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This Week In Web Videos: 'Don't Walk '

I’m not going to say Don’t Walk is the Boyhood of web series, because that would be pretty pretentious. What I will say, in the interest of coming across as a bit less of a shithead, is Don’t Walk’s meandering narrative, inspired by one consummately relatable experience — waiting for a walk signal at a crosswalk — stems from a core thought just as shapeless as “boyhood” with a little b. But creator Kemp Baldwin and producers Baldwin, Gates Bradley, and Mike Laskasky were tenacious enough to follow the murky lead of inspiration, turning a thought unremarkable into a project memorable. It also helps that Max Silvestri was down. I sound like a fucking shithead. READ MORE

What Happens When 'The Simpsons' Becomes Dad Humor?

1. Hey-hey

Nothing lasts forever. Take me: I used to be a medium-funny guy. You could count on me to bring a reliable number of chuckles to social occasions. I wasn’t hilarious, but I made sure to get a few solid laughs at parties, galas, potlucks, and ad hoc social gatherings.

These days, I don’t know what’s going on. Every once in a while, when I crack wise or make a seemingly-sly reference, the oddest thing happens. A few people laugh, but others just look at me, their faces like ash. In those panicky moments when I wait for the bombed joke to pass, a fear grips my bowels. Perhaps the fear: 

I’m getting old.

The worst part is, I recognize the look I’m getting. It’s the same look I give my dad whenever he makes a joke that, despite having the contours of humor, doesn’t quite hit me in the gut. Even if it seems well made, it just doesn’t make me laugh. It’s too… foreign.

What’s weird about my current predicament is that I know fully well the lineage of my sense of humor. Everything that I think of as “funny” was filtered through years of loving, referencing, and digesting the comedy aesthetic of golden era Simpsons. READ MORE

Watch Adam McKay and Scott Adsit Perform in the 1995 Second City Show 'Piñata Full of Bees'

Welcome to The Second City Archives, in which we post an exclusive clip each week of some of comedy's biggest superstars performing early in their careers on the legendary Chicago stage. Second City has generously given us a glimpse into their extensive archive of live performances, and over the coming weeks we'll be sharing some rare and retro comedy never before seen on the web.

This week's unearthed Second City sketch comes from the famous 1995 revue Piñata Full of Bees. Widely regarded as the show that broke the traditional Second City revue mold, Piñata starred Adam McKay, Scott Adsit, Rachel Dratch, Scott Allman, Jenna Jolovitz, and Jon Glaser before they hit it big; it took place the same year McKay landed a writing job on SNL. In the above sketch "Gump," McKay plays a company's personnel manager who calls in the VP (Adsit) to give him the unfortunate results of his IQ test, only to get some unfortunate news from the VP in return.

Sketch Anatomy: Alex Blagg Explains the Genius of 'Key and Peele's "Insult Comic"

Welcome to our column Sketch Anatomy, where we ask some of our favorite television writers to choose any sketch — one they personally wrote or one from history they find particularly hilarious, notable, or underappreciated — to learn from a writer's perspective what separates a successful sketch from the rest.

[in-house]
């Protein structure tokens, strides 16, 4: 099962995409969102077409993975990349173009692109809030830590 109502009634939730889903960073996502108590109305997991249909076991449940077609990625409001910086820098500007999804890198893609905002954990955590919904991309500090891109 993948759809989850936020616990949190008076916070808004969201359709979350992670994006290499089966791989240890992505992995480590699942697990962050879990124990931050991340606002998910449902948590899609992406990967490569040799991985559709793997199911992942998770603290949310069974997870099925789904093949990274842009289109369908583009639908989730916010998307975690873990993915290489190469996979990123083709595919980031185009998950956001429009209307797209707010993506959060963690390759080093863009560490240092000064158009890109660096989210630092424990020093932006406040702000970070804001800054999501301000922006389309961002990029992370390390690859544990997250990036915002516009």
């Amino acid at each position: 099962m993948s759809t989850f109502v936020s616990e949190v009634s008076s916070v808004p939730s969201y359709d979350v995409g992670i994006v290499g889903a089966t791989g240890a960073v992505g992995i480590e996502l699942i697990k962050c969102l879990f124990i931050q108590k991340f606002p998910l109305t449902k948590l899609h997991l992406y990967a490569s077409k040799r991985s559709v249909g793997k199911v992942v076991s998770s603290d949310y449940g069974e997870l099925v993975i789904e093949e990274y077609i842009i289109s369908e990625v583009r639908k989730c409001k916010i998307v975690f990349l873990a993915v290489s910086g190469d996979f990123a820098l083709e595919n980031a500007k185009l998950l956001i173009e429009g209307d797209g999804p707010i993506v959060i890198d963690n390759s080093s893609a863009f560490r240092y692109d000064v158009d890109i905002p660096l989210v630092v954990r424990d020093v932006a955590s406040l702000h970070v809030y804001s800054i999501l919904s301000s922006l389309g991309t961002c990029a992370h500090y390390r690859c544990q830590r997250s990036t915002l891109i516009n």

For this week's installment of Sketch Anatomy we spoke with writer and comedian Alex Blagg, who currently serves as co-creator and executive producer of @midnight, which recently earned a whopping 40-week renewal from Comedy Central. Blagg chose the season 3 Key and Peele sketch "Insult Comic" that aired in October 2013 — six months before the comic duo made Time's list of the world's 100 most influential people — and works as a classic example of Key and Peele's humor and convincing argument that to not make fun of something is just another form of bullying. READ MORE

What's So Special About 'The Richard Pryor Special'?

There's a famous story about The Richard Pryor Show — as Richard Pryor's star was rising in Hollywood in the 1970s, NBC commissioned the man to make a 10-episode sketch program to be broadcast in prime time. Family-friendly viewing not being Pryor's first priority, he clashed with the censors again and again until finally they let him off with only four episodes. These four episodes are still credited with an enormous influence over the genre of TV sketch comedy — directly cited by future blockbusters such as In Living Color and Chapelle's Show — and launching the careers of several performers, including the late Robin Williams in one of his first-ever roles.

But in all the fuss people make about Pryor's show, no one ever talks about the 45-minute special Pryor produced for NBC as a pilot for his series. Everything unique that the show did was done better and more concisely in The Richard Pryor Special?, broadcast in May 1977. It says all you need to know about Pryor that this special features a heartbreaking monologue written and performed by Maya Angelou and it still gets overshadowed by his other work.

The Richard Pryor Special? deserves a more prominent place in the hearts and minds of fans of the man generally regarded as the greatest standup comedian of all time. Let's look at all of the reasons why. READ MORE

Write What You Know, by Jesse Porter